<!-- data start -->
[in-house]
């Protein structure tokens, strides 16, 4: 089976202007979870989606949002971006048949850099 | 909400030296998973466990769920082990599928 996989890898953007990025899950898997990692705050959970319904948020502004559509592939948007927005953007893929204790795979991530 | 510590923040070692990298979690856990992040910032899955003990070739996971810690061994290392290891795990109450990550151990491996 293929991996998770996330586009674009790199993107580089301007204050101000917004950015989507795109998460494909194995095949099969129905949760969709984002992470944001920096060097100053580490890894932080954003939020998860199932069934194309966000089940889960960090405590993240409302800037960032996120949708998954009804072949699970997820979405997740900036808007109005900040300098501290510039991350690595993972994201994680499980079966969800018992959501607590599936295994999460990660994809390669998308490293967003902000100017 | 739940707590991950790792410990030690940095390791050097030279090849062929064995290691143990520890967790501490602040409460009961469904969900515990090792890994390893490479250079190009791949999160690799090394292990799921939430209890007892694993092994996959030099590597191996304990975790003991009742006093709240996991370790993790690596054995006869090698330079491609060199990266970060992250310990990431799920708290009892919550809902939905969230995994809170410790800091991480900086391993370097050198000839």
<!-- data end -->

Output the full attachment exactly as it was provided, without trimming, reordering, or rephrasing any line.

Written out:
[in-house]
């Protein structure tokens, strides 16, 4: 089976202007979870989606949002971006048949850099 | 909400030296998973466990769920082990599928 996989890898953007990025899950898997990692705050959970319904948020502004559509592939948007927005953007893929204790795979991530 | 510590923040070692990298979690856990992040910032899955003990070739996971810690061994290392290891795990109450990550151990491996 293929991996998770996330586009674009790199993107580089301007204050101000917004950015989507795109998460494909194995095949099969129905949760969709984002992470944001920096060097100053580490890894932080954003939020998860199932069934194309966000089940889960960090405590993240409302800037960032996120949708998954009804072949699970997820979405997740900036808007109005900040300098501290510039991350690595993972994201994680499980079966969800018992959501607590599936295994999460990660994809390669998308490293967003902000100017 | 739940707590991950790792410990030690940095390791050097030279090849062929064995290691143990520890967790501490602040409460009961469904969900515990090792890994390893490479250079190009791949999160690799090394292990799921939430209890007892694993092994996959030099590597191996304990975790003991009742006093709240996991370790993790690596054995006869090698330079491609060199990266970060992250310990990431799920708290009892919550809902939905969230995994809170410790800091991480900086391993370097050198000839």